Thus, plaintiff filed an action against defendant seeking a declaration that (1) she was entitled to medical expenses and loss of income benefits, (2) article 35 of the Insurance Code, including section 603(b), which provides for the recovery of treble damages in the event of a willful refusal to pay benefits, was incorporated into the insurance policy, and (3) defendant was liable for treble damages. Plaintiff also sought a money judgment for her medical expenses, loss of income, treble damages and a recovery based on intentional and outrageous conduct.

Defendant moved to dismiss plaintiff's complaint for failure to state a cause of action. A hearing on the motion was limited to the question of whether plaintiff was entitled to seek treble damages on the ground that section 603(b) of article 35 was incorporated by reference into the policy. Defendant's motion was sustained on the basis that article 35 was declared unconstitutional by the Illinois Supreme Court in Grace v. Howlett (1972), 51 Ill.2d 478, 283 N.E.2d 474. An order was entered dismissing only those portions of the complaint seeking the recovery of treble damages. On rehearing, a motion to vacate the order was denied. Plaintiff appeals from the order on rehearing.

The issues on appeal are (1) whether section 603(b) of article 35 was incorporated by reference into the insurance contract and (2) whether defendant waived its unconstitutionality defense by continuing to make payments to plaintiff after article 35 was declared unconstitutional.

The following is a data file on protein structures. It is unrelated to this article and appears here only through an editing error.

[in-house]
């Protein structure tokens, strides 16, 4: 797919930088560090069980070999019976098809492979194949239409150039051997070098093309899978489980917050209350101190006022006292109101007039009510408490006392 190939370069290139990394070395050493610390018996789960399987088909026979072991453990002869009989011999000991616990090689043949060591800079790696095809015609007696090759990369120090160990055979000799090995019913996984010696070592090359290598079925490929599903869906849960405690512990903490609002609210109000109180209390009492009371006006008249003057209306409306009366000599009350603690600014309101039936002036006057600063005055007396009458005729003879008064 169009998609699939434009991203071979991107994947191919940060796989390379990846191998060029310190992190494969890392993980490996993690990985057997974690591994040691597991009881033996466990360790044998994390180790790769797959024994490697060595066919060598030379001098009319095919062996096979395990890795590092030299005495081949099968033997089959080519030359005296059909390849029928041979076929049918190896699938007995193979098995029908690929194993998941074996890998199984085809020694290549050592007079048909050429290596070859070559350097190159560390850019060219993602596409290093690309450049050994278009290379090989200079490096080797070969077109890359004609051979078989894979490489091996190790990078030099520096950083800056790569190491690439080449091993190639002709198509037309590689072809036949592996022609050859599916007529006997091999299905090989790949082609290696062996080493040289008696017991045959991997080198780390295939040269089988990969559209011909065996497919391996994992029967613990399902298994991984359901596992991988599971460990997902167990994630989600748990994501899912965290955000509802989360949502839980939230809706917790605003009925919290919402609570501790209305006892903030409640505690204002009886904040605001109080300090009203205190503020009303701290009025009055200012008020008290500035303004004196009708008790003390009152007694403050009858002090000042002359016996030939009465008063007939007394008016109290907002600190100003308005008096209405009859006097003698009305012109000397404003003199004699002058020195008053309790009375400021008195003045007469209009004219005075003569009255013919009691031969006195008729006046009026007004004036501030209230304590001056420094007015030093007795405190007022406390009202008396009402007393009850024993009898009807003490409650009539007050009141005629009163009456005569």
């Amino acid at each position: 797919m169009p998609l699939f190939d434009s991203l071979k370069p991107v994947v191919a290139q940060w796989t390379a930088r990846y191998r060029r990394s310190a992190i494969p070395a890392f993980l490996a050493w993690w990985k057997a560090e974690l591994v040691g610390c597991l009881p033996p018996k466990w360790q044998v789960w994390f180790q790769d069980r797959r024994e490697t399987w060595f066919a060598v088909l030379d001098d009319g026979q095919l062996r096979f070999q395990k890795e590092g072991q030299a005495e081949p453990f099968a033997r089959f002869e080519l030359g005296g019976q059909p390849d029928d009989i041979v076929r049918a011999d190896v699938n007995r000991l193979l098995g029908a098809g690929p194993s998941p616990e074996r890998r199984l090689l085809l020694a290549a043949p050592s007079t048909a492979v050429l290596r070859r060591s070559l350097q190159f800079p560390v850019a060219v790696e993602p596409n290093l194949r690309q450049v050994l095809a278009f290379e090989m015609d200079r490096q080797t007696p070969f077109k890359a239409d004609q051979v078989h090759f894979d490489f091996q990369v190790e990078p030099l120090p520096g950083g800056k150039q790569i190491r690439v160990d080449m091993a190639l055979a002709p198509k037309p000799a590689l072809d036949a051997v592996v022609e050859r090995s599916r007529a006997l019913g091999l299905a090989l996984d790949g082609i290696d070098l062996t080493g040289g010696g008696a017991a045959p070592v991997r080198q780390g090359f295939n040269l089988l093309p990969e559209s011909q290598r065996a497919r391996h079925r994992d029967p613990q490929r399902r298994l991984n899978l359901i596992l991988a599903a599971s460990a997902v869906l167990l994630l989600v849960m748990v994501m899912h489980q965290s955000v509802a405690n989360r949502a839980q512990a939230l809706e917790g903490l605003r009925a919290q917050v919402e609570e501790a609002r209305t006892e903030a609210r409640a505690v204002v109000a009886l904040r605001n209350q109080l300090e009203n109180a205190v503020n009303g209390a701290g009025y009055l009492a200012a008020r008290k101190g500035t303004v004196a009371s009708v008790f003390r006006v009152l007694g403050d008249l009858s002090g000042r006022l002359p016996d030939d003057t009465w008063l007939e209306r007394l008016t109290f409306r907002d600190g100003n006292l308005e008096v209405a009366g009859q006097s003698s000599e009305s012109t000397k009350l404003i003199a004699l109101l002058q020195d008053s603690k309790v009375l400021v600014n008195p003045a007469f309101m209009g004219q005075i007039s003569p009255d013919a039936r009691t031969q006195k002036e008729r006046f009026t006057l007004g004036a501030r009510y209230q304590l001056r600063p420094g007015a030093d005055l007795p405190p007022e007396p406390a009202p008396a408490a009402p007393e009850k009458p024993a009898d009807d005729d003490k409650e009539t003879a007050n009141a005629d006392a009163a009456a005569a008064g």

Defendant contends that plaintiff has no statutory right to recover treble damages because section 603(b), which created the treble damages recovery, was not incorporated by reference into the insurance contract between plaintiff and defendant. It is defendant's conviction that the phrase "in accordance with Article XXXV of the Illinois Insurance Code" is not sufficient language to incorporate the statute into the policy.

Plaintiff contends that the rider incorporated section 603(b) into the contract and argues that the language in question is comparable to language held sufficient to incorporate the statute in Landis, for the use of Talley v. New Amsterdam Casualty Co. (1952), 347 Ill. App. 560, 107 N.E.2d 187. In Landis, the insurance contract did not contain an omnibus clause but contained a statement that the policy "must comply with the `Financial Responsibility Law' of any State which should be applicable with respect to any liability arising out of the use of the automobile of insured." The court concluded that the reference in the policy to the financial responsibility law caused the omnibus clause to be read into the policy. Landis, at 566.

• 1 A contract may consist of several documents connected to a signed document by reference. (7039 Wentworth Avenue Building Corp. v. Trough (1947), 332 Ill. App. 635, 636, 76 N.E.2d 350.) The reference must show an intention to incorporate the document and make it a part of the contract. Continental Illinois ...